Demand Africa Expands Streaming In The US, Latin America

Demand Africa Expands Streaming In The US

It was only a matter of time before someone’s platform brought high-quality entertainment and lifestyle content from Africa to mainstream U.S. audiences 24-7.

Well, that platform is Demand Africa and the future is now.

The Africa Channel’s OTT and video-on-demand streaming service, Demand Africa has formed a groundbreaking content-streaming partnership with The Roku Channel, North America’s largest streaming platform in terms of hours streamed, in a bid to lock in the U.S. market.

Demand Africa also launched a free ad-supported linear channel on Samsung TV Plus, introducing never-before-seen African-centric content to Spanish and Portuguese speakers in Latin America through Samsung’s availability in Mexico and Brazil. .

Demand Africa was established late in 2017 to extend The Africa Channel’s mission to digital audiences, including the diaspora beyond North America.

“Entertainment influences culture and that tells me people want to connect,” Claudine Moore, founder and managing director of C. Moore Media international public relations and the lead consultant for the Demand Africa-Roku partnership, told

“Let’s be honest. What better way to connect people with Africa than exposure to contemporary content that comes from the continent itself? Put aside the sunsets, wild animals, and jungles for a moment – everything that makes Africa mysterious. Why not connect with the people of Africa first, who are just like you and me?”

The partnership with Roku adds Demand Africa’s thousands of hours of content from top distributors and producers on the continent and throughout the African diaspora to Roku’s premium subscription lineup, making it available in the U.S. market as well as in all of South and Central America.

Roku claims more than 61 million users of its channel as of the fourth quarter of 2020. Demand Africa is the first and only African-Centric app available as a premium subscription on Roku, and one of just three wholly Black-centric apps among the platform’s 50 subscription apps. Unlike the other two – BET+ (Viacom owned) and ALLBLCK (formerly UMC owned by AMC) – Demand Africa is the only independent minority owned app.

Moreover, Demand Africa’s positioning on Roku puts African content and voices front and center. Netflix, a competing platform with a few African titles, buries that content under dropdowns and/or subsets of international content.

In addition to Roku, Demand Africa is available via web, mobile-web, iOS, Android, Android TV, Apple TV, and Amazon Fire TV. Under its deal with Roku, 60 percent of its monthly subscription revenue money goes to the featured creators and distributors.

Dean Cates, The Africa Channel’s vice president digital strategy who works primarily with Demand Africa, shared with the reasoning behind the creation of Demand Africa and what it took to seal the deal with Roku.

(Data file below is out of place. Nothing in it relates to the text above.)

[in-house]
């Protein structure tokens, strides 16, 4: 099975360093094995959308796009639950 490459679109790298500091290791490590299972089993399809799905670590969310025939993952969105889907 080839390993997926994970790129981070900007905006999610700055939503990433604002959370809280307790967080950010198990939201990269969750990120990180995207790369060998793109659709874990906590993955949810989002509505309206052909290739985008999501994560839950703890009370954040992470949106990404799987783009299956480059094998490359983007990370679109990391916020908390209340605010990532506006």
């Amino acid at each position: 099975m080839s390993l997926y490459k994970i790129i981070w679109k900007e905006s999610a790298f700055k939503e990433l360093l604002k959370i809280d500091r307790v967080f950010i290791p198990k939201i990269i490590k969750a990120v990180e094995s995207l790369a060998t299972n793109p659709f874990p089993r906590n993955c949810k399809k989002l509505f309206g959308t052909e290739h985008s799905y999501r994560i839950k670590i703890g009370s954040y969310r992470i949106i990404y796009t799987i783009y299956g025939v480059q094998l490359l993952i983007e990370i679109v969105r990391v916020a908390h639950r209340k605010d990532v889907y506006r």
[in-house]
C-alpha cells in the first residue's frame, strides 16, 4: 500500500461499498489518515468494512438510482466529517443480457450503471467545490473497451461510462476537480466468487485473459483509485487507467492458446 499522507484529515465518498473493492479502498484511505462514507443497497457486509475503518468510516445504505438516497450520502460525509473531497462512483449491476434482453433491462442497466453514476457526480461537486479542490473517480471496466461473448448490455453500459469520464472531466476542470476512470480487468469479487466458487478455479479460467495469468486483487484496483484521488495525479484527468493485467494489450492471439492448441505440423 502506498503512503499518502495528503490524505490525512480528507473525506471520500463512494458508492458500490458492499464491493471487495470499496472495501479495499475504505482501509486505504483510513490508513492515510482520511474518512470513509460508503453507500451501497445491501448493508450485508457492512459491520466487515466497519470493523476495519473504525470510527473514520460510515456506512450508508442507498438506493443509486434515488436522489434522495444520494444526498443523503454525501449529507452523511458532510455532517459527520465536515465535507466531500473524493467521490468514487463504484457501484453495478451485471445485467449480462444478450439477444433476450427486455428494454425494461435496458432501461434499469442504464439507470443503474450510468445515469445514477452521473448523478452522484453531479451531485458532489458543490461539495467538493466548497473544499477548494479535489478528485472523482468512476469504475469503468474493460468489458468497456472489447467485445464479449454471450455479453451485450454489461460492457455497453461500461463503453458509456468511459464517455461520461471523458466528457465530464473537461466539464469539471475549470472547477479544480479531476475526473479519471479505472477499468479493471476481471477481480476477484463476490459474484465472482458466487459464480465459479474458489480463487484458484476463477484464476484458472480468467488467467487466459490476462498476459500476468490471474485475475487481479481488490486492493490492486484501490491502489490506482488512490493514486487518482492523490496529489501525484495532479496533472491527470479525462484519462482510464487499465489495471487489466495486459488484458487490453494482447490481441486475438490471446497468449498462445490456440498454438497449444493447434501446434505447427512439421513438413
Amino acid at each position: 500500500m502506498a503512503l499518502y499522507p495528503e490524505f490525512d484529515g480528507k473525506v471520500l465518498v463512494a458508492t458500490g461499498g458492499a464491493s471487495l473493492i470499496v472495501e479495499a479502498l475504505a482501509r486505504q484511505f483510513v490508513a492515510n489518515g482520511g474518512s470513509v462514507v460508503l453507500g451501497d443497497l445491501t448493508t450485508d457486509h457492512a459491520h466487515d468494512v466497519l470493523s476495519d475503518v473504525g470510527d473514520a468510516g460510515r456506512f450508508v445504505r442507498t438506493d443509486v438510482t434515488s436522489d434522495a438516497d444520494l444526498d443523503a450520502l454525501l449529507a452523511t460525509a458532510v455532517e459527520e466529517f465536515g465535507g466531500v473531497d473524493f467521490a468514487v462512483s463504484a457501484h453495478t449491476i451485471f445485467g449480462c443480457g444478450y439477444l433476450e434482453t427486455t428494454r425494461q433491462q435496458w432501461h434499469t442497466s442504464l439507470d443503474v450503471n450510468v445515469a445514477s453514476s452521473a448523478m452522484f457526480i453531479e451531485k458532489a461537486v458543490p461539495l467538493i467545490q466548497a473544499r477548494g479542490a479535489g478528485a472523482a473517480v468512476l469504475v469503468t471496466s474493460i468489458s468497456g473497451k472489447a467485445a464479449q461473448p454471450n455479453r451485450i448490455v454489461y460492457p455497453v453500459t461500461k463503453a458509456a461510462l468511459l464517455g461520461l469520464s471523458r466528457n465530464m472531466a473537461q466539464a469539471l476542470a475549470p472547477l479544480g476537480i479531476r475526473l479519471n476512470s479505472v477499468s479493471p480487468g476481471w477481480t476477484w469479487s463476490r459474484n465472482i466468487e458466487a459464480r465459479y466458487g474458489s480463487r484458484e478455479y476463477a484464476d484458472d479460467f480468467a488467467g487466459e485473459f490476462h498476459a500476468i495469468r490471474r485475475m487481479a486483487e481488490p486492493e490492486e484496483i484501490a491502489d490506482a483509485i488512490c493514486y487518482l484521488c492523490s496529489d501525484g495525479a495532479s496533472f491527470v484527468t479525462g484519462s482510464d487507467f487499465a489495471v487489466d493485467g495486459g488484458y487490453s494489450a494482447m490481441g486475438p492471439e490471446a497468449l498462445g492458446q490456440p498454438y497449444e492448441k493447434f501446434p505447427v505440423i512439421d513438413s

“Back when Demand Africa was created, we wanted to create a sustainable wheel that provided a platform outside of the continent for people – not only to share their voices, but also to monetize their hard work in a way that’s fair and transparent,” he explained. “For example, any reporting I receive, I provide it back to the licensers and distributors on the platform so they can measure how their content is performing.”

He added, “I believe we have a healthy revenue share with the majority of licensers. Any success of their content [means] they can see a piece of that. This way, the money cycles back to those licensers and distributors so they can increase the budgets and value of that content, as well as helping African Americans connect to their heritage here or discover more positive narratives around Africa.”

Moore’s involvement in the deal aligns with her commitment to making that connection and to erasing false perceptions frequently attached to Africa and the African diaspora worldwide.

“I’ve been a Black person in four different parts of the world,” Moore stated. “I currently reside in America. However, I’ve lived in the UK. I’ve lived in Nigeria. I’ve spent tons of time in the Caribbean. All of this allows me to identify what is collectively Black, making us one big Black family, while also taking in the nuances of each demographic.”

The blending of cultures within the overarching African culture is to be celebrated, she contends, as it removes barriers in hopes to build bridges. The movies, TV series and entertainment shows being offered to U.S. audiences also champion inclusion and representation.

Understanding the power of imagery, both Cates and Moore decry the generally negative portrayal of Africa by mainstream media outlets throughout the years. And with no exposure to an alternative narrative, that portrayal sticks with people of all races, even among Blacks.

Increasingly, however, acts and artistes like Grammy winners Burna Boy and Wizkid are popularizing a more realistic, positive representation of African culture, which essentially is the goal of Demand Africa.

“The cultural climate has definitely helped people open their eyes and be receptive to actual representation,” Cates said. “I believe certain platforms, while looking to expand their offerings of new sources of content, were more open to taking a risk on a channel and a brand like ours. Obviously, you couple that with the Black Lives Matter movement and us being an independent minority media company, and the likelihood of a partnership like this can happen.”